There is a dilemma with the pursuit of mobile living that we’re all familiar with. The constant need for recharging.
Battery technology hasn’t kept pace with the frantic dash of processor development and generally more processing power needs more electricity. This leads to the need to packing a considerable number of different power chargers.
Standards in this area are hard to find.
By the sheer number of mobile phones that they have sold, Nokia have, by default, become a form of (power adaptor) standard. While other mobile phone companies took the introduction of each model as an opportunity for extra profit, by altering the power connector of each device, Nokia standardised.
This sensible approch has lead to the point of knowing that most houses that you visit will have at least one Nokia charger knocking around somewhere. Slowly, and I suspect, rather begrudgingly, other companies are starting to take advantage of this too.
A Thomson bluetooth headset, the Liberty, that I recently acquired came with a small interconnect between mains charger and the headset that was designed to be used with a Nokia charger.
As I covered in The Guardian today, what’s needed is a universal standard and UK company Splashpower hopes they’re the company that could help empty your suitcase of power leads, taking you to recharging nirvana.
Theirs is a contact-less charger, so there’s no worry about different connectors. It uses electromagnetic induction to pass electricity from a charging plate to any suitably equipped device that’s placed on it. Think cordless kettle or electric toothbrush.
How do you use it? It couldn’t be easier, just place your device with a SplashModule on a splash pad and it starts charging.
A very neat idea – if not a little magical.
This is all fine and dandy, but I see it’s a pretty hard business to succeed in. Not only do they have to persuade the makers of the devices that they need Splashpower charging – taking away possible profits from them in additional charge sales as people need one for the office and another for home – but the Splashpower unit has to be incorporated into the mobile device too.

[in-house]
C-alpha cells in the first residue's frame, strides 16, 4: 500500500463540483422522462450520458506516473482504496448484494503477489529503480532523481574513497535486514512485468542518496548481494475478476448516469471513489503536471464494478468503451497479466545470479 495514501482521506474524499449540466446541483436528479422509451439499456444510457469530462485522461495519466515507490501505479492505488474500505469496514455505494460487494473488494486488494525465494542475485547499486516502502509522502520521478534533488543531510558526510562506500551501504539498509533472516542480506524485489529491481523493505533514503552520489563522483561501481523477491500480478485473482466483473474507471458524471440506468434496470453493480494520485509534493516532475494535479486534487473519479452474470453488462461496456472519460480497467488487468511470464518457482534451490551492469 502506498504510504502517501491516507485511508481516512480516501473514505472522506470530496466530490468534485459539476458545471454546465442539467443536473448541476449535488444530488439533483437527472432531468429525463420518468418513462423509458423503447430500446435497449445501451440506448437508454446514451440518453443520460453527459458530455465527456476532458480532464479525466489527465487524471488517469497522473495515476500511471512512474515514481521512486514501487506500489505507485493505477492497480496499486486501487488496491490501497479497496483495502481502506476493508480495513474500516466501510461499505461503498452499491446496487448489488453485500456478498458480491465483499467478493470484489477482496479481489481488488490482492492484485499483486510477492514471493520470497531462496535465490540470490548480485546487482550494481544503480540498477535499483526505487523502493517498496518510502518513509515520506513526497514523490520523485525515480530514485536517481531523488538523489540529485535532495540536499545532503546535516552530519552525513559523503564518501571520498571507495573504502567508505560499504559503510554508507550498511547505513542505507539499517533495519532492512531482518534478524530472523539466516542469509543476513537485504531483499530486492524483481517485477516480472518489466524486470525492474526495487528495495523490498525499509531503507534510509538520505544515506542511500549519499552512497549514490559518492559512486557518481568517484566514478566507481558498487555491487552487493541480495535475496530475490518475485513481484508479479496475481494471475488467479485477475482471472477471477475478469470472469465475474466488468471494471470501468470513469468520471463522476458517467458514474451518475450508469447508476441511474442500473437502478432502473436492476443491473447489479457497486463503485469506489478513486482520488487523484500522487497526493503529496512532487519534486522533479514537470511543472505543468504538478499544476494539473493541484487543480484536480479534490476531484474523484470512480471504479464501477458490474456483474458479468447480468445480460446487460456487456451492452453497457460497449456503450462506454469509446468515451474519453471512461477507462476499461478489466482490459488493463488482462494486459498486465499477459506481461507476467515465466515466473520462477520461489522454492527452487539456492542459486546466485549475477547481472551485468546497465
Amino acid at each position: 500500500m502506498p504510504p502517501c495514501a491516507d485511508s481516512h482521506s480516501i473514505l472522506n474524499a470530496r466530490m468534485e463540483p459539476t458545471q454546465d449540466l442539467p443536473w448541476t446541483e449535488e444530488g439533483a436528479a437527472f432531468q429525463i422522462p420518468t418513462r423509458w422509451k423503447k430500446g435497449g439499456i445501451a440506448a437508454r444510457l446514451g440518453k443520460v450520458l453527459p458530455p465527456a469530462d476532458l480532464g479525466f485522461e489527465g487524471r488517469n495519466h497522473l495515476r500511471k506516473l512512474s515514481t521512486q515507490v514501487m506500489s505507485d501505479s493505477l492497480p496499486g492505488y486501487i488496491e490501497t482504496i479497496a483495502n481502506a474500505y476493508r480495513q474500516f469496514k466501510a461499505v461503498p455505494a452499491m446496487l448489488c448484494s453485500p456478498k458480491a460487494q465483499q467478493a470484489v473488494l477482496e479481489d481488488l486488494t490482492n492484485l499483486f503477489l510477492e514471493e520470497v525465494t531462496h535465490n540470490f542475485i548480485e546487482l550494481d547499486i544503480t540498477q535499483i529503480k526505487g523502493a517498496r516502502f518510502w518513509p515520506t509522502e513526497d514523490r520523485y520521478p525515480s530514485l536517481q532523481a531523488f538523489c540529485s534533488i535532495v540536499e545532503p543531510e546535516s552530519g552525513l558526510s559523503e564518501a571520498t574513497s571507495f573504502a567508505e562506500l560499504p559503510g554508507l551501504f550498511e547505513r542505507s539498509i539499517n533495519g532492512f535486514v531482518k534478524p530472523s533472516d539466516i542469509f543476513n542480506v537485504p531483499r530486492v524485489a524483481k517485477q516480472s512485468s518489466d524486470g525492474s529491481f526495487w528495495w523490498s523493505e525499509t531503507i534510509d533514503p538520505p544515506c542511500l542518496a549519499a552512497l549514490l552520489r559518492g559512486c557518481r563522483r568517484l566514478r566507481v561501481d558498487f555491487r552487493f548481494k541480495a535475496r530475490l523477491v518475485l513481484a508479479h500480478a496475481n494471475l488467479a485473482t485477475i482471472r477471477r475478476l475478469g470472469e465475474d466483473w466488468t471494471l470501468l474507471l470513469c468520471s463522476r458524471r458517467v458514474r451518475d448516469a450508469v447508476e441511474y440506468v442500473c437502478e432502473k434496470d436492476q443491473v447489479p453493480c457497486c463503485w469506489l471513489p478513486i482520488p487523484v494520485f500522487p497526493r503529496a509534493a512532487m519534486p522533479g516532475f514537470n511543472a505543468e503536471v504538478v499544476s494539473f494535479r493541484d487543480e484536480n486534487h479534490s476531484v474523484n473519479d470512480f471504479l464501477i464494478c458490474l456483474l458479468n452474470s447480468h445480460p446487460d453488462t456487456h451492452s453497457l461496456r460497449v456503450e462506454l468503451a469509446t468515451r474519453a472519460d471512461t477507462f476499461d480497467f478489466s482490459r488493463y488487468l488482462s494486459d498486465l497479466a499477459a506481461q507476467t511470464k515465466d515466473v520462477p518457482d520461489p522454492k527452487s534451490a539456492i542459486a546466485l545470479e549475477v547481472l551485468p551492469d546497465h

The barriers – additional costs. A concern where price pressure on mobile companies is constant in countries like the UK where the consumer expect their next handset to be free or at least very cheap
– While Spashpower have managed to incorporate all of the required gubbins into a Nokia 6630 without it protruding beyond the original case. The space required is a challenge in the era of ever decreasing size and ever increasing function.
– The design of any Splashpowered handset need to be designed with this in mind from the outset to ensure no interference with the phones reception.
Beyond that they have to persuade the device manufacturers to include their SplashModule in devices, but without the charging SplashPads out there, why would they? The same is true to the venues installing SplashPads, without a pool of equipped mobile devices.
I suspect that in the four years they’ve been in existence, they’ve realised this. While perfecting the product and applying for patents, they’ve also been putting deals together.
Putting this to Lily Cheng, the co-founding CEO, revealed that they’re in discussion with two posh hotel chains mentioned in the article, Penninsular and Radisson Mayfair, who are planning to build the SplashPad’s into the bedside units, so the execs can sleep soundly knowing their mobiles will be fully charged in the morning.
The surprising one for me was the up-market office furniture makers, who are seeing it not only as a way of recharging mobile technology, but for placing other wire-free electrical items on the desks, such as lamps and fans. Cue minimalist interior designers and architects fainting at the prospect of wire-free desks.
With all of this up-market talk, I wonder if the unnamed mobile phone company they’re also in talks with is Vertu, Nokia’s uber-expensive mobile brand.
So what was new at Ceatec for them?
They’ve expanded their range of pads to include one that charges two devices and a single unit too, which is a smaller, travel-friendly version. In the current trend for personalisation, decorated/pattered covers can be fitted to the front.
Rather than wait around for the makers of portable devices to catch up with their thinking, they designed and made adaptors for a number of devices – iPod Mini and DoCoMo FOMA phones – that consumers can buy and attach themselves. Other adaptors are on their way for other devices including the ever-expanding range of iPods.
I really hope Splashpower succeed. They got a strong idea and when you see it, you’ll wonder why we’re not all using this already – another step in the freedom from wires.
Photos shot on a DSC-T7